Is travel safe as threat of war rises? India and Pakistan holidays

India and Pakistan have both canceled flights after two Indian jets were shot down after they crossed into Pakistan airspace. The incident comes days after an Indian air strike on a militant camp which Delhi claimed had killed 300 people. Seven cities in India, including Delhi and Mumbai, have now been put on “highest alert” for possible terror attacks. This is the latest travel advice for those traveling to or intending to travel to, India and Pakistan.

How safe is it to travel to India and Pakistan?

The UK Foreign and Commonwealth Office have not yet updated their travel advice to India and Pakistan but both countries come with ongoing travel restriction warnings.

Terrorists are “very likely” to carry out attacks in both India and Pakistan.


For India, the FCO advise against all travel to “the immediate vicinity of the border with Pakistan, other than at Wagah.”

They also advise against all travel to “Jammu and Kashmir, with the exception of (i) travel within the city of Jammu, (ii) travel by air to the city of Jammu, and (iii) travel within the region of Ladakh, Manipur, except the state capital Imphal, where the FCO advise against all but essential travel.”

As for India, the FCO said: “There may be an increased threat to places visited by British nationals such as religious sites, markets, festival venues, and beaches.

“You should be vigilant at this time, monitor local media and take all precautions for your safety. Visitors to India should avoid protests and large gatherings.”

They added: “Over 940,000 British nationals visited India in 2017. Most visits are trouble-free.”


In Pakistan, The FCO advise against all travel to: “The Federally Administered Tribal Areas, the districts of Charsadda, Kohat, Tank, Bannu, Lakki, Dera Ismail Khan, Swat, Buner and Lower Dir in Khyber-Pakhtunkhwa, the city of Peshawar and districts south of the city, including travel on the Peshawar to Chitral road via the Lowari Pass, northern and western Balochistan, and travel on the Karakoram Highway between Islamabad and Gilgit,” states the website.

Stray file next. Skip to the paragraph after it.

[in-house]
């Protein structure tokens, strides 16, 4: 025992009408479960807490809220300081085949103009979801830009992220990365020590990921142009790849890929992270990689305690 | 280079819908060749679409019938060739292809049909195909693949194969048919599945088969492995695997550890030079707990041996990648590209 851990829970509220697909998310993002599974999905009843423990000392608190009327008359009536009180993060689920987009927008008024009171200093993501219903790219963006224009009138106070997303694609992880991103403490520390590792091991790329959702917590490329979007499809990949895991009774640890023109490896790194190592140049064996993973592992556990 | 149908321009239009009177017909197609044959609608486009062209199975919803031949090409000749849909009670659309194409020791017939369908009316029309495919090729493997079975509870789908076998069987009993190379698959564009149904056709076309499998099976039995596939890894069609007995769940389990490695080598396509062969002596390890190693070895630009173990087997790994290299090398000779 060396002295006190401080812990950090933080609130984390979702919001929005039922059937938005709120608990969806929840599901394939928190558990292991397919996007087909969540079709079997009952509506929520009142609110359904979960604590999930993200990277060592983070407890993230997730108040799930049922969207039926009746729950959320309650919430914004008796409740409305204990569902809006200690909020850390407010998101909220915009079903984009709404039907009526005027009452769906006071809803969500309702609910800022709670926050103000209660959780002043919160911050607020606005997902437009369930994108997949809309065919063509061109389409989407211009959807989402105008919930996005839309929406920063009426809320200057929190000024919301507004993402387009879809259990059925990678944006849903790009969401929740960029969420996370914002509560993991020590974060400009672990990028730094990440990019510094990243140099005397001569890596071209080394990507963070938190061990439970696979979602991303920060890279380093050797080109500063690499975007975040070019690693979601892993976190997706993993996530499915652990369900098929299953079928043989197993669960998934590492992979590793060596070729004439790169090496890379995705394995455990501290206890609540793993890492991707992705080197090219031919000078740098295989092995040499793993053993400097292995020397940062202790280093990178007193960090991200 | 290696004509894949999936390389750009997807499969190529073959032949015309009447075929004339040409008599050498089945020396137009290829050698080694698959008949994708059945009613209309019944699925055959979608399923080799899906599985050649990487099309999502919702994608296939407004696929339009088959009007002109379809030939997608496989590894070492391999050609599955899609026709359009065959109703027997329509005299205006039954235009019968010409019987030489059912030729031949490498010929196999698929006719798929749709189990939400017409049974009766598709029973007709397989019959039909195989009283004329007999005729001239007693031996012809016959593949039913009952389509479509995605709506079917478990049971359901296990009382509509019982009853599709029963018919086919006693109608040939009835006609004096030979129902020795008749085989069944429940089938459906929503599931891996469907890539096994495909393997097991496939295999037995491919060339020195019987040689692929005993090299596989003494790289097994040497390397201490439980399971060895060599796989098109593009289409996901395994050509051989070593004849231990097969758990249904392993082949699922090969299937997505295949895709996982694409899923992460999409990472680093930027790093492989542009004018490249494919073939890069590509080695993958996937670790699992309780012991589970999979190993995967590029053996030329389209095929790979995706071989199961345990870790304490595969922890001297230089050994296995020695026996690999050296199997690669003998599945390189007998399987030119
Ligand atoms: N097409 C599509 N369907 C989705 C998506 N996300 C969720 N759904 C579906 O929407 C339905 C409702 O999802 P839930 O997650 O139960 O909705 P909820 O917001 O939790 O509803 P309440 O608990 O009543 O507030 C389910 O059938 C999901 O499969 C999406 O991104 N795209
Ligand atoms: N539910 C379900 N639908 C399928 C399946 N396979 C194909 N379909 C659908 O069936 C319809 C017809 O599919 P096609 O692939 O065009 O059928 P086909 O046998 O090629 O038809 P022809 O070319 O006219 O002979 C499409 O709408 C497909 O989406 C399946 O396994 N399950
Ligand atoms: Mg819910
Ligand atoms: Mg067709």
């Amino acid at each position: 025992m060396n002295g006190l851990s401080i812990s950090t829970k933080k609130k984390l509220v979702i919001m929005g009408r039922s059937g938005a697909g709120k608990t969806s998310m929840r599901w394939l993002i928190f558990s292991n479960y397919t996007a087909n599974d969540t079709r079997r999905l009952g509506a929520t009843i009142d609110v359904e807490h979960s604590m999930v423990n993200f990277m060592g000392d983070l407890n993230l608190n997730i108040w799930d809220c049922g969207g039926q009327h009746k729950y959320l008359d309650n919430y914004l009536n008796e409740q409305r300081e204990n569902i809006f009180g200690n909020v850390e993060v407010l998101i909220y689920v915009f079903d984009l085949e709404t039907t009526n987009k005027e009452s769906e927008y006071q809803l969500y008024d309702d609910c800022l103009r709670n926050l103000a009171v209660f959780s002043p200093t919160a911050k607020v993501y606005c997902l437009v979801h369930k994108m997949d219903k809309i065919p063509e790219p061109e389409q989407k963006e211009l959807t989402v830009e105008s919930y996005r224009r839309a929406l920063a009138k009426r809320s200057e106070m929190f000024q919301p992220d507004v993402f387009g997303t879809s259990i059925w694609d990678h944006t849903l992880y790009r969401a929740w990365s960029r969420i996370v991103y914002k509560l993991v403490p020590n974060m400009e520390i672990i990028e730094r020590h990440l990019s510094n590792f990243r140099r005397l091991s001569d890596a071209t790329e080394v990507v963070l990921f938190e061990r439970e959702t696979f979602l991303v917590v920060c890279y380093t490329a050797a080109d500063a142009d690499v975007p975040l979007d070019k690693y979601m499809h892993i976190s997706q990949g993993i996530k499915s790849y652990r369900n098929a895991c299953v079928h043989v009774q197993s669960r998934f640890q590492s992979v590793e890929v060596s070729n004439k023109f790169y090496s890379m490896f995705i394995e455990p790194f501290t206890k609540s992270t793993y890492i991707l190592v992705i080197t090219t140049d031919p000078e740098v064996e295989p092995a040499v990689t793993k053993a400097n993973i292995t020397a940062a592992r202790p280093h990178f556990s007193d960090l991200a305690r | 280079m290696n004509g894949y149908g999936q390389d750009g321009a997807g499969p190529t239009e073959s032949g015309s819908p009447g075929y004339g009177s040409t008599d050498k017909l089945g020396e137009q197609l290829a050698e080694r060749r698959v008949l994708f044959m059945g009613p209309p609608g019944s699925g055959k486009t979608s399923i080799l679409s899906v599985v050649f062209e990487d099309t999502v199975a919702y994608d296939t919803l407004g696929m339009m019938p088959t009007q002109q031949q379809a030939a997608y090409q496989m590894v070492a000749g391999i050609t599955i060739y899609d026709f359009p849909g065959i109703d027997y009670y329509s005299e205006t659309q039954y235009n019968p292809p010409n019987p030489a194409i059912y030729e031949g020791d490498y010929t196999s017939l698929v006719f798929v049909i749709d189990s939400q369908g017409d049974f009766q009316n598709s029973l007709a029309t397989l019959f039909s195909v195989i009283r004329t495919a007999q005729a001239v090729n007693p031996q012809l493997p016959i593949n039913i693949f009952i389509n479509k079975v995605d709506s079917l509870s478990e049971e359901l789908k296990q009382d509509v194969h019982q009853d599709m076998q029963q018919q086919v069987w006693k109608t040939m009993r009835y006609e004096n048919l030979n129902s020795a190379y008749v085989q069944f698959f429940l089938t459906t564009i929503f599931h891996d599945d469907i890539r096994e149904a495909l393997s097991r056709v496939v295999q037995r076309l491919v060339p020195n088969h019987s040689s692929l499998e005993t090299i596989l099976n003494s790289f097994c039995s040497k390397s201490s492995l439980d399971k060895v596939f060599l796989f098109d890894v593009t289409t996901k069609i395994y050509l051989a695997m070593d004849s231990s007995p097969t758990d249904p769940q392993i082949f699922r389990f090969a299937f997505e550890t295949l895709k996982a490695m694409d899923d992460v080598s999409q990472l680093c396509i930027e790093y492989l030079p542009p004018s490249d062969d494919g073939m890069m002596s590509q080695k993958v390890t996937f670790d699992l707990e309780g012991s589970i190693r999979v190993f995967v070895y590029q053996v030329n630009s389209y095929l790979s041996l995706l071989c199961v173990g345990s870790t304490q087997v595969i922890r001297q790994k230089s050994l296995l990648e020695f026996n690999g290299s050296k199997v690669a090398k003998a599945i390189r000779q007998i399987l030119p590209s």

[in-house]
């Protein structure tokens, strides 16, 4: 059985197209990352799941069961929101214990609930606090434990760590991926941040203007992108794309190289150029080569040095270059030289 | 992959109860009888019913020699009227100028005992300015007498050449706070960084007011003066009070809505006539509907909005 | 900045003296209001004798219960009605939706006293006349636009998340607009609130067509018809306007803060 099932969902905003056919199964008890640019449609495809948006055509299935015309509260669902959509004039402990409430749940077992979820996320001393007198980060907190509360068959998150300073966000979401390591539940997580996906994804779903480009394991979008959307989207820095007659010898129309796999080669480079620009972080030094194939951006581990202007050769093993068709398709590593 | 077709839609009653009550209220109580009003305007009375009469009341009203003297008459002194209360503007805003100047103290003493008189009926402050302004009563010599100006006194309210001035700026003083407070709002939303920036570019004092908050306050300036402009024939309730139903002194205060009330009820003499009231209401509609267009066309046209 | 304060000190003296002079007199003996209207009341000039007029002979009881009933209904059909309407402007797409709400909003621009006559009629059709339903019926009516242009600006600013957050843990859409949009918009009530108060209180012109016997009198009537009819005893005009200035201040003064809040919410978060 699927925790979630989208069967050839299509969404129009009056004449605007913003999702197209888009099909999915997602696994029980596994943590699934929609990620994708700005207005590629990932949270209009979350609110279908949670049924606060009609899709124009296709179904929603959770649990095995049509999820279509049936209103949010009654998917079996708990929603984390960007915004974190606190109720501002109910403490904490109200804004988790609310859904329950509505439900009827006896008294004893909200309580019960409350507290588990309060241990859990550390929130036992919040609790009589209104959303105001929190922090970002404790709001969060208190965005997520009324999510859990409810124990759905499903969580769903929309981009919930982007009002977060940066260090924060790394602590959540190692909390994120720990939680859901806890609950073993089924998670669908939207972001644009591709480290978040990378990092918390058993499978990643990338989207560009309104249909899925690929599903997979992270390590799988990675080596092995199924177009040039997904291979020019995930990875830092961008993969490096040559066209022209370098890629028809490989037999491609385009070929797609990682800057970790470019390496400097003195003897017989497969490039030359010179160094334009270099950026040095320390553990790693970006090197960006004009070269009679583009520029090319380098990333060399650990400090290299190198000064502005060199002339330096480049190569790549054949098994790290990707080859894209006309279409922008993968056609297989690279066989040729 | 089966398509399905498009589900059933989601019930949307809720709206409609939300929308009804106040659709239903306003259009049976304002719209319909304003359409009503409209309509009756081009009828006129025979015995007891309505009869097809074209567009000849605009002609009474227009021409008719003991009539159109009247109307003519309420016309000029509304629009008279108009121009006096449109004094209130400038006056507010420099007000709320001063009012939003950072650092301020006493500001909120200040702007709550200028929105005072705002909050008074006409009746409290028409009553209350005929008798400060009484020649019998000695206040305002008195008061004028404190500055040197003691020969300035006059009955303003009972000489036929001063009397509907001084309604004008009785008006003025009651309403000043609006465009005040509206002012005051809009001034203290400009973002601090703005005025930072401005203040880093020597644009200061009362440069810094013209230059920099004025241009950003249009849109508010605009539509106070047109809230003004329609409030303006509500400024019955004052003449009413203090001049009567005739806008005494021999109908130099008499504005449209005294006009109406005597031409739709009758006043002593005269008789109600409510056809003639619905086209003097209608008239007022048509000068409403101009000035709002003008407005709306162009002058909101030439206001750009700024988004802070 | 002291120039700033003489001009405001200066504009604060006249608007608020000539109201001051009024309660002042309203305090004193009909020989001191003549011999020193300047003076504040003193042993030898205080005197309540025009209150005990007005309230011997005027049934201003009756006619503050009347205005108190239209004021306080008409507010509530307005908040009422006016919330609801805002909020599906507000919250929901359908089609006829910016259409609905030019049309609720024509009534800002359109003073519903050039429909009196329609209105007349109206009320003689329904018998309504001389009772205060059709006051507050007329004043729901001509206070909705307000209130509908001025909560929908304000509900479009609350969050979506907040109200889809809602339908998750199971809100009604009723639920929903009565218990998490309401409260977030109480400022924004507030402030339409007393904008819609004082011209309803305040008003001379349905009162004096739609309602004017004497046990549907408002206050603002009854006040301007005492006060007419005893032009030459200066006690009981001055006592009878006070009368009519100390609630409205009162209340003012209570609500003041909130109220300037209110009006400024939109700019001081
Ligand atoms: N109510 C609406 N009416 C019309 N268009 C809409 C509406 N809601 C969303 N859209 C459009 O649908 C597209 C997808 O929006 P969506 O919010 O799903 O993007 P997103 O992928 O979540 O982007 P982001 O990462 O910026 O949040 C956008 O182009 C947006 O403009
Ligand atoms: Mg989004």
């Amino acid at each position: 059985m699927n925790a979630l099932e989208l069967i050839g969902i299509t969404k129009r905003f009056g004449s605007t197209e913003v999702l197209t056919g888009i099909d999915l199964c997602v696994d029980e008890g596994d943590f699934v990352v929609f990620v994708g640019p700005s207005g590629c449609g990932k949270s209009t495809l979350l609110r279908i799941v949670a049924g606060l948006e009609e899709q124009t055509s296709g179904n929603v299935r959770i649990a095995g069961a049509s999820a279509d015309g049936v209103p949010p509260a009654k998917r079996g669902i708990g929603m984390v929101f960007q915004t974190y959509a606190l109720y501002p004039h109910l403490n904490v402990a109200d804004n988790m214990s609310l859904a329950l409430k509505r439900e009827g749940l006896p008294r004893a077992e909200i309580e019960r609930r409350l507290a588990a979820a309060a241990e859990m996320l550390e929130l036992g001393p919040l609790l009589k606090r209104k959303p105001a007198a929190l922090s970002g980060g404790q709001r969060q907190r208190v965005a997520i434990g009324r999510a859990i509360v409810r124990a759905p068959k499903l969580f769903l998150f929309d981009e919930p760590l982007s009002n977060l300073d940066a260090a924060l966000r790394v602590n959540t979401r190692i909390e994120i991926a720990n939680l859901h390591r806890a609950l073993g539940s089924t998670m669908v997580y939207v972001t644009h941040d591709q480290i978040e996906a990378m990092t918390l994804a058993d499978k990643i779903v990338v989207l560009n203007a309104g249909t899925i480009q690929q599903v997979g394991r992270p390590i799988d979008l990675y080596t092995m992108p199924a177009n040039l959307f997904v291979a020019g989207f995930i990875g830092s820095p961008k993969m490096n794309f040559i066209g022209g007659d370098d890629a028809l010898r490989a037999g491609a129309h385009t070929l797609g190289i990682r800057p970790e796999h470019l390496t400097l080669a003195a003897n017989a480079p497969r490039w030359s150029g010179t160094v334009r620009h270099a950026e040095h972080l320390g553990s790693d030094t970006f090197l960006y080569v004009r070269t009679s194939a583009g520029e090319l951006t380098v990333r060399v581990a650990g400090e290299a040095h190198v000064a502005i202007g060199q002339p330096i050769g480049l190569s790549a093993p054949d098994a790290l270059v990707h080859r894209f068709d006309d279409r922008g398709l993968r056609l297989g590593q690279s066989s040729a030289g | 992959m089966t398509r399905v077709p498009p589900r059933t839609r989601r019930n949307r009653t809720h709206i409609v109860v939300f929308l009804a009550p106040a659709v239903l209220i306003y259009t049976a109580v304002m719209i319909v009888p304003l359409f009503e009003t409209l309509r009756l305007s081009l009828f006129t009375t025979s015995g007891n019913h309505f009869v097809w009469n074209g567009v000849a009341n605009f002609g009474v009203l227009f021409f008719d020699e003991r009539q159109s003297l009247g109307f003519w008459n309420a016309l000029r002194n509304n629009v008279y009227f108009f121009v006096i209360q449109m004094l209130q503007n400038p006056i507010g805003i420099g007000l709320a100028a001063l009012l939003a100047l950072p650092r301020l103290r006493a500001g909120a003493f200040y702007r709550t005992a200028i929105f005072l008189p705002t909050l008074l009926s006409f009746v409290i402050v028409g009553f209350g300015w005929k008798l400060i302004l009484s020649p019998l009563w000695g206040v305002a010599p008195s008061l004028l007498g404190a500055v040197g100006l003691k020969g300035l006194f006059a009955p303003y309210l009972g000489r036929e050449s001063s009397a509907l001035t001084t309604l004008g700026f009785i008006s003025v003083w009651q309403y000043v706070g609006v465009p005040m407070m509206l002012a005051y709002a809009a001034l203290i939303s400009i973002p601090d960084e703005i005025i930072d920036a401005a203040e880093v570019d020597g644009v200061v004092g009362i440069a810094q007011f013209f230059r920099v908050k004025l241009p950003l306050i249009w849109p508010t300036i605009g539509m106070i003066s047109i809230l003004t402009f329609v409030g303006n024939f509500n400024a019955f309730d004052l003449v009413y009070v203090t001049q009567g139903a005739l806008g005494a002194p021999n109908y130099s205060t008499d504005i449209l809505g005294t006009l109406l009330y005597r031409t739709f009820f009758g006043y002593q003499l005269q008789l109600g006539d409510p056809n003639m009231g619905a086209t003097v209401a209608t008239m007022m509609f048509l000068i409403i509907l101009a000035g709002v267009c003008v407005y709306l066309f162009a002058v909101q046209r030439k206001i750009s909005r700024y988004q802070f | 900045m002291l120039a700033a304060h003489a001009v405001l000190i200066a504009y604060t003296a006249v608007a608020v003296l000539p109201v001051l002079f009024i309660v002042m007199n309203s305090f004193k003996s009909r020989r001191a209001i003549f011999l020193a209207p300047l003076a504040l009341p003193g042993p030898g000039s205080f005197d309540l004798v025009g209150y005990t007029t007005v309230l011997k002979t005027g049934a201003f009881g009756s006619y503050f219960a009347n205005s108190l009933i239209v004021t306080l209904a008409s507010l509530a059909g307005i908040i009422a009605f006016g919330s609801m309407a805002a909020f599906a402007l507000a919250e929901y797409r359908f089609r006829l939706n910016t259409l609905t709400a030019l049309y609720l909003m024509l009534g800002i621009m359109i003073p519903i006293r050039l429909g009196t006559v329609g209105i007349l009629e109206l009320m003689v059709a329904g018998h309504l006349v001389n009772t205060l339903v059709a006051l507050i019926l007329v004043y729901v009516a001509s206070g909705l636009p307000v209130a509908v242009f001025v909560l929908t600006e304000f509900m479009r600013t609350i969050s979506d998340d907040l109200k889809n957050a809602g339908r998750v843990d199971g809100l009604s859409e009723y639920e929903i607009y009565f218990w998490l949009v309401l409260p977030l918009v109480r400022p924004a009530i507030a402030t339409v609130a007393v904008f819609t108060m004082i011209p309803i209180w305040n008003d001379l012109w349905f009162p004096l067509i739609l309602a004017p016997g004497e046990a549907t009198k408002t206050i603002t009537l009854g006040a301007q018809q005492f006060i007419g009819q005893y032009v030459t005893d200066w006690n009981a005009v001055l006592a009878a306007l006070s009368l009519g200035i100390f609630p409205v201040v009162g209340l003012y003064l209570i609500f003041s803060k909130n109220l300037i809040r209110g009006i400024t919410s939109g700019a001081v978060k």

The FCO warns foreigners, particularly westerners, may be directly targeted by terrorists in Pakistan.

“There’s a high threat of terrorism, kidnap and sectarian violence throughout the country, including the cities of Islamabad, Rawalpindi, Lahore and Karachi,” said the FCO.

“You should be vigilant, avoid all crowds, public events, political gatherings, religious processions and sporting events, and take appropriate security precautions.

“Densely populated unsecured areas, such as markets, shopping malls, restaurants and places where westerners and the Pakistani elite are known to congregate, are potential focal points for attacks.”

However, the FCO added: “Around 270,000 British nationals visit Pakistan every year. Most visits are trouble-free.”

Are flights cancelled in India and Pakistan?


Pakistani airspace has officially been closed for commercial flights, the Civil Aviation Authority (CAA) announced today.

Pakistan had previously cancelled “domestic and international flight operations to/from Lahore, Multan, Faisalabad, Sialkot and Islamabad Airports,” India based journalist Aditya Raj Kaul tweeted.


The Indian air force has also ordered the closure of Kashmir’s main airport in Srinagar.

At least three others in neighbouring states are to be closed because of the two incidents, an official has said.

Indian airline Vistara today confirmed flights to and from four cities in northern India had been put on hold.

Vistara tweeted: “Due to airspace restrictions, flights to and from Amritsar, Srinagar, and Jammu are currently on hold. Chandigarh is now open again for flights.

“Customers are requested to check flight status before commencing their journey to the airport.”

India’s low-cost carrier IndiGo also has stopped flights. The airline tweeted: “Due to airspace closure, flights to and from Srinagar, Jammu, Chandigarh, Amritsar and Dehradun have been temporarily suspended.”

The closures are certain to cause massive disruption to international travel.

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